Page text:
It's smaller than a full-sized pad, but big enough to sit still on a table top.
And it fits nicely inside my messenger bag with a pair of sticks.
See you when I'm back, kids! Happy chopping!

Tuesday, June 4, 2019

Scenes from HONK!Fest West, Seattle

Last weekend, I went up to Seattle for two days with the Unpresidented Brass Band, to join with dozens of other street/DIY cmmunity bands for the Honk! Festival.

It was my introduction to the worldwide Honk! network of bands, and I had a marvelous time.

Friday night. My drum was locked in my friend's trunk so I started things off by playing on a fire hydrant. It sounded interesting and sort of cool, but playing on iron was hard on my hands after awhile.
I was glad to get my drum out eventually.

The entire festival was filled with the sounds of music from over two dozen community bands from throughout the Pacific Northwest, coming from British Columbia, Washington, Oregon and Northern California. The repertoire choices varied greatly, and each ensemble had its own unique visual style. Held up alongside some of the more punk-influenced outfits, were were definitely leaning towards the old fart side of things, but people genuinely enjoy every set we played.

Above: Bass drummers from two different bands had no difficulty agreeing on a beat.
Below: A slightly more fleshed-out drum line. Three different grip styles. No judgment.

Below: My favorite band at Honk! - Chaotic Noise Marching Corps, Seattle. Rough, raw and loud, the way a punk marching band ought to be. Drum Corps geeks: note the homemade ISO on the right. It sounds kinda crappy but you definitely hear the snare.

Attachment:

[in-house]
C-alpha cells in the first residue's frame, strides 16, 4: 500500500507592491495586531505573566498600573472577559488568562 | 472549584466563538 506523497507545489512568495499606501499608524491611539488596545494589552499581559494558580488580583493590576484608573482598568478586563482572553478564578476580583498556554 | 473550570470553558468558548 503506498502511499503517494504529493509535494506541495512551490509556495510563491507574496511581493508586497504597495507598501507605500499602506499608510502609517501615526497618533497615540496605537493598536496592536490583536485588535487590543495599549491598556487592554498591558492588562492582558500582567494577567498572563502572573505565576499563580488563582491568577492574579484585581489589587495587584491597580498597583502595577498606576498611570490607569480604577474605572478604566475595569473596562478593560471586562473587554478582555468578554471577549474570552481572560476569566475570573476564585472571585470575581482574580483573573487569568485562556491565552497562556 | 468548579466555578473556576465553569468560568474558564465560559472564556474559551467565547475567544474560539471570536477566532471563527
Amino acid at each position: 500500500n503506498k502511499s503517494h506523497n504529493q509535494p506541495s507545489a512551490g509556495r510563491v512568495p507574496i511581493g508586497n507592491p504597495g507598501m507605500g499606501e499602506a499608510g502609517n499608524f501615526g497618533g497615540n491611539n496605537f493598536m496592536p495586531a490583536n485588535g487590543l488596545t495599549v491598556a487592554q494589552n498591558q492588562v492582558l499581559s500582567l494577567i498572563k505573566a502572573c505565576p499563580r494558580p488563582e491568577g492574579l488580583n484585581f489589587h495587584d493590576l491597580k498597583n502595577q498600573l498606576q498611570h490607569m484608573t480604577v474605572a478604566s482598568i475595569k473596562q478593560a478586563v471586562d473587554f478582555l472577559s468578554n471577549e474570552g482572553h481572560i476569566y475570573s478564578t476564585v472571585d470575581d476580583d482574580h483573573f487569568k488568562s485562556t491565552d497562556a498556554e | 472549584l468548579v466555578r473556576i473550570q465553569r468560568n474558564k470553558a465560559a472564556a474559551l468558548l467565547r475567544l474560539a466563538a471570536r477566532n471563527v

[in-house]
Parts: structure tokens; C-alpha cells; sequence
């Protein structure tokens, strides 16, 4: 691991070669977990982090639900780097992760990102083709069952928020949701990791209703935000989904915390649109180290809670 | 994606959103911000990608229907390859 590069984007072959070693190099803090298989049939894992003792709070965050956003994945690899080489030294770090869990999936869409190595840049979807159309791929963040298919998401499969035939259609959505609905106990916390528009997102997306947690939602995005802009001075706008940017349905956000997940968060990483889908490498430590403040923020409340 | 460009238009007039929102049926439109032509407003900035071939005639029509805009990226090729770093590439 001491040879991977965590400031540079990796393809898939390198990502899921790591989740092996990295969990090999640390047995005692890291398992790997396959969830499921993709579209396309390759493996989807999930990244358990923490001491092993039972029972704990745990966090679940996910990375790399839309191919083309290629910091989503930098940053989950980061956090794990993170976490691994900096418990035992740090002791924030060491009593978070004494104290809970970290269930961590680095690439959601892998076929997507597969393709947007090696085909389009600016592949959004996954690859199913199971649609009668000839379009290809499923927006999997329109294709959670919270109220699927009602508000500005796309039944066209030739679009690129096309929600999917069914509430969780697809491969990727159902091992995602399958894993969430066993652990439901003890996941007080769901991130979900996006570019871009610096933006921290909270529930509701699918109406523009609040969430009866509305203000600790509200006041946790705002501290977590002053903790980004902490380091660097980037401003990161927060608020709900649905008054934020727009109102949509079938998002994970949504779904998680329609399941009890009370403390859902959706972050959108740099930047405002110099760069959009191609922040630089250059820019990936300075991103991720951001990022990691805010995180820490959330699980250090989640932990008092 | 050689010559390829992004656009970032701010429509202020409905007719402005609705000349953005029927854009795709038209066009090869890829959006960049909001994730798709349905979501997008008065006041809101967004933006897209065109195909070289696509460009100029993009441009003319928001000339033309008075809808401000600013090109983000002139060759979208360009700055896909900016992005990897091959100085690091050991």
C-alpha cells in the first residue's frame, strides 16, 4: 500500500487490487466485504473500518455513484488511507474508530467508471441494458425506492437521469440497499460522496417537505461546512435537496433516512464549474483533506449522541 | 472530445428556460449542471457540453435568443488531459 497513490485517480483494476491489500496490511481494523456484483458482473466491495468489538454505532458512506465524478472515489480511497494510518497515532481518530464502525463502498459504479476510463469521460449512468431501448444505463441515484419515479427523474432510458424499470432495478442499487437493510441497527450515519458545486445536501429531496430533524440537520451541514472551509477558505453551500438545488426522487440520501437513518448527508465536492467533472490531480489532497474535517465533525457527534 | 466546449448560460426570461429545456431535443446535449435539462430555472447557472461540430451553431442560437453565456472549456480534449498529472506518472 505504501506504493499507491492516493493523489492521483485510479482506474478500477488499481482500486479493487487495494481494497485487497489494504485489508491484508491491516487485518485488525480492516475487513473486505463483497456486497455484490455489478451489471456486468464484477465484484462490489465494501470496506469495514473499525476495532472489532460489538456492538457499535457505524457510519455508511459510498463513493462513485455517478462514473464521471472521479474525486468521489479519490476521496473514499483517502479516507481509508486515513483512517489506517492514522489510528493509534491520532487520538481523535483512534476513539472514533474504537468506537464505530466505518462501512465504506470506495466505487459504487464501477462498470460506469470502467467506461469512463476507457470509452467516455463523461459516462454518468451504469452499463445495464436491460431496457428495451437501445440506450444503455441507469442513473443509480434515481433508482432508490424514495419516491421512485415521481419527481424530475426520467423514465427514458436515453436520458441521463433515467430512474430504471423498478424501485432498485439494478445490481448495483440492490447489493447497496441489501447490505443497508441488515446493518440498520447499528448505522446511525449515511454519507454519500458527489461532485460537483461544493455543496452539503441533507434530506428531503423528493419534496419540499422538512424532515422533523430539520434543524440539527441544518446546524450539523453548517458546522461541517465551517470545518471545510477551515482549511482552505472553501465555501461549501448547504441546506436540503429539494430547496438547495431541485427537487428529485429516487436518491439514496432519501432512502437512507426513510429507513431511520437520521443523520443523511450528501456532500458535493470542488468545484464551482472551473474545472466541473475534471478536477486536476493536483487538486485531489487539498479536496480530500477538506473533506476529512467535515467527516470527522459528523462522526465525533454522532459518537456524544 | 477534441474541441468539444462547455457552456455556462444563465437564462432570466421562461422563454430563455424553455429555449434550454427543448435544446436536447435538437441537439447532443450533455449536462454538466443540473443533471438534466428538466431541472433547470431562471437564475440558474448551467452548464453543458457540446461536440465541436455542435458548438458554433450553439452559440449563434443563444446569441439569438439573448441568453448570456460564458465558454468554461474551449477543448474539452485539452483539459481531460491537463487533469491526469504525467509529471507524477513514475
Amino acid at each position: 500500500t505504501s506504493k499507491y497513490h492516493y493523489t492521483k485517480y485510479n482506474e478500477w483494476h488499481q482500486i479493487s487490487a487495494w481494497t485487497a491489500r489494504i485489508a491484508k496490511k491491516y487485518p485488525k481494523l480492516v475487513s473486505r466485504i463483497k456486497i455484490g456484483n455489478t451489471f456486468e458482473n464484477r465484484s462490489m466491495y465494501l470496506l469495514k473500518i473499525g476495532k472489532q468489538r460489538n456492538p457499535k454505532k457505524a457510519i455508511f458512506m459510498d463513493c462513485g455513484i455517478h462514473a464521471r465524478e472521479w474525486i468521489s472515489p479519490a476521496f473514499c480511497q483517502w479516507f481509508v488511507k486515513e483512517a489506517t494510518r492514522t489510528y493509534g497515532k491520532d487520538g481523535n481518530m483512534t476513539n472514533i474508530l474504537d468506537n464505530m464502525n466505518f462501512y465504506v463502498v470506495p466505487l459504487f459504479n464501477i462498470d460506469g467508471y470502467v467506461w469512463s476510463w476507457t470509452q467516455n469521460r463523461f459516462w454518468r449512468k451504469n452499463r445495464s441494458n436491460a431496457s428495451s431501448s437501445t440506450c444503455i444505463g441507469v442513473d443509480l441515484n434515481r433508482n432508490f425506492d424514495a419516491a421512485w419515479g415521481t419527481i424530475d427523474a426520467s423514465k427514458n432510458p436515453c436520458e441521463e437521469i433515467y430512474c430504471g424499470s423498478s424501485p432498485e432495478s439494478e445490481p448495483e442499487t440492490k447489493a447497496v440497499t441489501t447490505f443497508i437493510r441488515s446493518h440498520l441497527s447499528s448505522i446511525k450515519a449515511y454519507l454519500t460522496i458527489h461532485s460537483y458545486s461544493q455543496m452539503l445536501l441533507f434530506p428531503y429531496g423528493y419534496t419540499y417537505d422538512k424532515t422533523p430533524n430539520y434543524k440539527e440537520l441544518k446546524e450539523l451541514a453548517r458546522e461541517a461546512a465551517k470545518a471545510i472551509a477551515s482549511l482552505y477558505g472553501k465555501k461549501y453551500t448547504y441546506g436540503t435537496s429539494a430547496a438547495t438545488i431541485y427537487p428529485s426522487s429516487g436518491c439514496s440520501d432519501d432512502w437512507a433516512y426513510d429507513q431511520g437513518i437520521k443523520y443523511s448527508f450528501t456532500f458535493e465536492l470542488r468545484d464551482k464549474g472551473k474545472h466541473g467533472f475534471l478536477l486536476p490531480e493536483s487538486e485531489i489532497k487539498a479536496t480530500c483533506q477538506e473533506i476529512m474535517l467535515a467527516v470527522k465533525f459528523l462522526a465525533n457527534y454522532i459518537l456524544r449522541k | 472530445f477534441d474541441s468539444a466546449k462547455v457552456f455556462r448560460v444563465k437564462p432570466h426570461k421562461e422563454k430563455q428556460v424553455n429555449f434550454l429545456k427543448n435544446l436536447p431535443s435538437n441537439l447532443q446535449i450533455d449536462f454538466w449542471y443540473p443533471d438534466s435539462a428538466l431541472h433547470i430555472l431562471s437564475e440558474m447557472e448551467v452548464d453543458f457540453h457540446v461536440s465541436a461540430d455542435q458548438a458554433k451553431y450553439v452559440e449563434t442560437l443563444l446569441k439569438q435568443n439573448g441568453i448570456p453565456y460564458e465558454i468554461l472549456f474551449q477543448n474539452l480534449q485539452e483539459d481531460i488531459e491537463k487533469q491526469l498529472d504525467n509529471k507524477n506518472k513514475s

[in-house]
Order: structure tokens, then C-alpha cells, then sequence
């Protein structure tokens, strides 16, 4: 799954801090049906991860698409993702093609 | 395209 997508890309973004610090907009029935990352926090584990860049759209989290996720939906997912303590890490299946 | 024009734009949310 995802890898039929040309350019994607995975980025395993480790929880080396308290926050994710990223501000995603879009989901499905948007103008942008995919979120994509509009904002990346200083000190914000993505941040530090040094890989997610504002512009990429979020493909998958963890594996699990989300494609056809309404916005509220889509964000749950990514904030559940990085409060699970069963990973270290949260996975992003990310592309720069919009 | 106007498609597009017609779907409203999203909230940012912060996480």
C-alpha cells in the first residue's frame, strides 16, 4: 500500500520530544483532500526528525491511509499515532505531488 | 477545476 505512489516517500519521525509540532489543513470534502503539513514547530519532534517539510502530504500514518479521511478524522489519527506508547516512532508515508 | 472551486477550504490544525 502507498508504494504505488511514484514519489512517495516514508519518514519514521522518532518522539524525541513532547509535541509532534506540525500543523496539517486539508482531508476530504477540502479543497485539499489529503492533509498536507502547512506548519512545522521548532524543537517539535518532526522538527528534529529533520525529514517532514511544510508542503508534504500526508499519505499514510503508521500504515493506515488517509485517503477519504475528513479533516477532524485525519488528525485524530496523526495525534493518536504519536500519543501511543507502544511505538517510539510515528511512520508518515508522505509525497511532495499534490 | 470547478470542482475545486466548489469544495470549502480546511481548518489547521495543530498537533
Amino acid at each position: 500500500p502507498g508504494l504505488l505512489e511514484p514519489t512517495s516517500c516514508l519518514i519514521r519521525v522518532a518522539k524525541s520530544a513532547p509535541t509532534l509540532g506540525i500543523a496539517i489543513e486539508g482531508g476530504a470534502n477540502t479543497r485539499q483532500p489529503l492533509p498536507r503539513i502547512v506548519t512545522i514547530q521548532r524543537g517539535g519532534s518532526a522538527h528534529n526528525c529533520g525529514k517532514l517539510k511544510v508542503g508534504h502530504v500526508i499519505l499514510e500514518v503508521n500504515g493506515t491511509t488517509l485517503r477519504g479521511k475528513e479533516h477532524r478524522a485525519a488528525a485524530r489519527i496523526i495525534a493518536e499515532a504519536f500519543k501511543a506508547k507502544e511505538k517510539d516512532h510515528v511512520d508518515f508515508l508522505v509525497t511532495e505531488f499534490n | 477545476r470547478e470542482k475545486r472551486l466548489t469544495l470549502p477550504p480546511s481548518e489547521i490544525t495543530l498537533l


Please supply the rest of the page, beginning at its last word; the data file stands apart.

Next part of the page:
Saturday afternoon, last of three sets we played that day. With the sun going down, things had cooled off enough for me to don my band jacket in the shade, though the shako was still too hot and heavy to wear.

I had a fabulous time and cannot wait for the opportunity to go to another Honk! event.
Thanks to friends of the band, we got a little video while we performed at the festival. I'm gonna toss these up here and let folks pick and choose and enjoy.
Friday night. No warm-up, some members got there with about five minutes to spare.
Adrenaline helped:

Saturday afternoon, first set. It was too hot and unshaded for me to wear anything but my band t-shirt.
Still, we survived. And we made people dance and laugh, which means success:

If UBB has an opportunity to go back to Honk! next year I definitely want to go. It's a great celebration of music, community and can-do spirit that can inspire us all in so many positive ways.
Honk! is a worldwide network of bands and festivals and I knew nothing about it until this spring when one of our members suggested we go. I'm very glad she did.

Thursday, May 30, 2019

the ritual: taping up new sticks, and more

It's early summer, and the beginning of the marching season for so many of us.
Whether you march with an uber-modern DCI corps or your community band, summer is the time to play outside!
And so I've been readying myself and my gear.

1.  The heads that came with my Ludwig drum were, along with the snare hardware, pretty beat. The snare-side head had a hole almost as big as my pinky finger. It wasn't too close to the edge of the shell or I would've replaced it sooner. Still, when I noticed a split forming in the batter head -- a CS black dot that was almost as old as the drum -- I decided to bite the bullet and replace both heads.